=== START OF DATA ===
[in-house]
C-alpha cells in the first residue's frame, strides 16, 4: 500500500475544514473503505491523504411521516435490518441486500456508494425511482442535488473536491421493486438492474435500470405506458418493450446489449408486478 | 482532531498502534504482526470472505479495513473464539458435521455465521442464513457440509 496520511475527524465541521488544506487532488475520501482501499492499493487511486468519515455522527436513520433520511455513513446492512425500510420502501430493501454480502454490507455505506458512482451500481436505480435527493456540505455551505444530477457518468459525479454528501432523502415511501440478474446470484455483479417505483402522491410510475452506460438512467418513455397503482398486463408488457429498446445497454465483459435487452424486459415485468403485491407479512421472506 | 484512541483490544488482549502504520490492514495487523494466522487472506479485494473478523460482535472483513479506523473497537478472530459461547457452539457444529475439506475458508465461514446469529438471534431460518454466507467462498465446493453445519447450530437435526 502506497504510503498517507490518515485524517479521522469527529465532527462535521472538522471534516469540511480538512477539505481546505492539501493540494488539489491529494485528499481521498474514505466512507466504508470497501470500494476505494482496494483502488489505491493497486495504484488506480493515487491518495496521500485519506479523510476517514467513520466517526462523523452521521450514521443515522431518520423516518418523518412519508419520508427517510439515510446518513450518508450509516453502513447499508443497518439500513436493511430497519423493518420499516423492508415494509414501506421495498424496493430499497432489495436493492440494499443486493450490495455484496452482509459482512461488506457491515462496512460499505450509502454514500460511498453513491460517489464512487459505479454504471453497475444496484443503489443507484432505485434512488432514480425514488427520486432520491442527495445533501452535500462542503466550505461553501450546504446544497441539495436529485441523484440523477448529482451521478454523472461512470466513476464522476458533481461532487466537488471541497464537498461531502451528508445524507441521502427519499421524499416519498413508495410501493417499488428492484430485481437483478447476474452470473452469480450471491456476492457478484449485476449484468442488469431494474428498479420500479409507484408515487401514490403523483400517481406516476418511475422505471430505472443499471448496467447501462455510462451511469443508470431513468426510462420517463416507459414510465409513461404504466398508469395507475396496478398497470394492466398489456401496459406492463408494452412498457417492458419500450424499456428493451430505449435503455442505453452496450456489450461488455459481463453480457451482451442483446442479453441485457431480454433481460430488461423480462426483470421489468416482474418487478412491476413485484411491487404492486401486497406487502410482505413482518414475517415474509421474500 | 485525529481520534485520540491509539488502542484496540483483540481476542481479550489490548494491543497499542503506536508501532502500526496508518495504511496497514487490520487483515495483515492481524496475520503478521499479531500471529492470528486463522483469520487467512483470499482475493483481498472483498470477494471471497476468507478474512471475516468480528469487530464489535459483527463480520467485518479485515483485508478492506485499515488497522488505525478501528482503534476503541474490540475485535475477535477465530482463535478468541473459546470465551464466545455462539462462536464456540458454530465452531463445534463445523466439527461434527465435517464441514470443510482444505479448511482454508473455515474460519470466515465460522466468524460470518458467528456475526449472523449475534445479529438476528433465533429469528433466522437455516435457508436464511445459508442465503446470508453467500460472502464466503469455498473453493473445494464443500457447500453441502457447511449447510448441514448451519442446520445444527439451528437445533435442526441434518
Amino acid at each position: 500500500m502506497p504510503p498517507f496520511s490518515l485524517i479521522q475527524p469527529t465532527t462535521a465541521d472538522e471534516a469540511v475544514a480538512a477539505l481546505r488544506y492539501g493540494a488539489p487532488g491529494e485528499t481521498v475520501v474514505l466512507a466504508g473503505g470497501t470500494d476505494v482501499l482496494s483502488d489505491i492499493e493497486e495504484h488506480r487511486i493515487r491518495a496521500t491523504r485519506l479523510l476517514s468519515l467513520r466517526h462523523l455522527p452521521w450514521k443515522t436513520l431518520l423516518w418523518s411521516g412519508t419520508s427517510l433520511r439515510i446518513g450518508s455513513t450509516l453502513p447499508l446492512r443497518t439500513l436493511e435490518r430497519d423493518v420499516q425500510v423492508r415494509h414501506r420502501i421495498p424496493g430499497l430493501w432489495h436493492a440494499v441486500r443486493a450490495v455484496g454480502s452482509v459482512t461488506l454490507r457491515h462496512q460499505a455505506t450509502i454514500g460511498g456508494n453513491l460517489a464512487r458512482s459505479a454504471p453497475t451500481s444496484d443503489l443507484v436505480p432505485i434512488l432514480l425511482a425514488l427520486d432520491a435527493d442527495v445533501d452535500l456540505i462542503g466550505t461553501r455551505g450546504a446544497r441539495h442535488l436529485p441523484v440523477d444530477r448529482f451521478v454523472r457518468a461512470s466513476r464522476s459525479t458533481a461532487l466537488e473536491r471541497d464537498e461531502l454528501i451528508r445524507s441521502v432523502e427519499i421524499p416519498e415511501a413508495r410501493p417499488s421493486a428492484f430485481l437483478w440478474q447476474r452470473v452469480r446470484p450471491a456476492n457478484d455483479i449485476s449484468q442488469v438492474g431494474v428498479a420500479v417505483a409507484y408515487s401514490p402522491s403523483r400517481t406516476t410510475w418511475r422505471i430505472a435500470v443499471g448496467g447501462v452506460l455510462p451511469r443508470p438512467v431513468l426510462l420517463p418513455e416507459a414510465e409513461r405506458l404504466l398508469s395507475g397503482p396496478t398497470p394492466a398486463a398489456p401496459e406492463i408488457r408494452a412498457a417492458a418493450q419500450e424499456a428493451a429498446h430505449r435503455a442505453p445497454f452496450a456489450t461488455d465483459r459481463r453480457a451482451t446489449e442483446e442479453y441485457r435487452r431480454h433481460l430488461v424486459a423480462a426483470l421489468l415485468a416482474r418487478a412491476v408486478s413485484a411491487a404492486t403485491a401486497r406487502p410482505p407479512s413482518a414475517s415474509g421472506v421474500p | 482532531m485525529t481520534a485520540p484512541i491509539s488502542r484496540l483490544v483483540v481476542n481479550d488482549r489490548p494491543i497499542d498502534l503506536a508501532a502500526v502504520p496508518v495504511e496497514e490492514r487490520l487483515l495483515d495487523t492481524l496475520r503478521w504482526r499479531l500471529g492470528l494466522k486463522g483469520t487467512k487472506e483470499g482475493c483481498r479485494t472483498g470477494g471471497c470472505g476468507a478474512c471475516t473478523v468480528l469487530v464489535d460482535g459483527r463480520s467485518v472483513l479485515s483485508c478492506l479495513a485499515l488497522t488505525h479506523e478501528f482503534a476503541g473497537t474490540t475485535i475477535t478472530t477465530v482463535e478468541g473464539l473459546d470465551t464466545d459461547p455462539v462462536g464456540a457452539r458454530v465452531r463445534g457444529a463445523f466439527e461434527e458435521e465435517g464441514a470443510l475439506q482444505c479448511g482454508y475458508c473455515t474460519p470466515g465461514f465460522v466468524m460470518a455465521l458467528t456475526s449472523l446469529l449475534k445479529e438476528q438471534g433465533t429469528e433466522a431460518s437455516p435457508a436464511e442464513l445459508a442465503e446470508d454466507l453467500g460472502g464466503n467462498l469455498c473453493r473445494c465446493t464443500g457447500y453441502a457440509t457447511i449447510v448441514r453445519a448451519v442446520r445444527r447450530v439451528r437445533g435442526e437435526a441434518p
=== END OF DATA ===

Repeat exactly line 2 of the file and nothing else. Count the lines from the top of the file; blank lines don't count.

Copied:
C-alpha cells in the first residue's frame, strides 16, 4: 500500500475544514473503505491523504411521516435490518441486500456508494425511482442535488473536491421493486438492474435500470405506458418493450446489449408486478 | 482532531498502534504482526470472505479495513473464539458435521455465521442464513457440509 496520511475527524465541521488544506487532488475520501482501499492499493487511486468519515455522527436513520433520511455513513446492512425500510420502501430493501454480502454490507455505506458512482451500481436505480435527493456540505455551505444530477457518468459525479454528501432523502415511501440478474446470484455483479417505483402522491410510475452506460438512467418513455397503482398486463408488457429498446445497454465483459435487452424486459415485468403485491407479512421472506 | 484512541483490544488482549502504520490492514495487523494466522487472506479485494473478523460482535472483513479506523473497537478472530459461547457452539457444529475439506475458508465461514446469529438471534431460518454466507467462498465446493453445519447450530437435526 502506497504510503498517507490518515485524517479521522469527529465532527462535521472538522471534516469540511480538512477539505481546505492539501493540494488539489491529494485528499481521498474514505466512507466504508470497501470500494476505494482496494483502488489505491493497486495504484488506480493515487491518495496521500485519506479523510476517514467513520466517526462523523452521521450514521443515522431518520423516518418523518412519508419520508427517510439515510446518513450518508450509516453502513447499508443497518439500513436493511430497519423493518420499516423492508415494509414501506421495498424496493430499497432489495436493492440494499443486493450490495455484496452482509459482512461488506457491515462496512460499505450509502454514500460511498453513491460517489464512487459505479454504471453497475444496484443503489443507484432505485434512488432514480425514488427520486432520491442527495445533501452535500462542503466550505461553501450546504446544497441539495436529485441523484440523477448529482451521478454523472461512470466513476464522476458533481461532487466537488471541497464537498461531502451528508445524507441521502427519499421524499416519498413508495410501493417499488428492484430485481437483478447476474452470473452469480450471491456476492457478484449485476449484468442488469431494474428498479420500479409507484408515487401514490403523483400517481406516476418511475422505471430505472443499471448496467447501462455510462451511469443508470431513468426510462420517463416507459414510465409513461404504466398508469395507475396496478398497470394492466398489456401496459406492463408494452412498457417492458419500450424499456428493451430505449435503455442505453452496450456489450461488455459481463453480457451482451442483446442479453441485457431480454433481460430488461423480462426483470421489468416482474418487478412491476413485484411491487404492486401486497406487502410482505413482518414475517415474509421474500 | 485525529481520534485520540491509539488502542484496540483483540481476542481479550489490548494491543497499542503506536508501532502500526496508518495504511496497514487490520487483515495483515492481524496475520503478521499479531500471529492470528486463522483469520487467512483470499482475493483481498472483498470477494471471497476468507478474512471475516468480528469487530464489535459483527463480520467485518479485515483485508478492506485499515488497522488505525478501528482503534476503541474490540475485535475477535477465530482463535478468541473459546470465551464466545455462539462462536464456540458454530465452531463445534463445523466439527461434527465435517464441514470443510482444505479448511482454508473455515474460519470466515465460522466468524460470518458467528456475526449472523449475534445479529438476528433465533429469528433466522437455516435457508436464511445459508442465503446470508453467500460472502464466503469455498473453493473445494464443500457447500453441502457447511449447510448441514448451519442446520445444527439451528437445533435442526441434518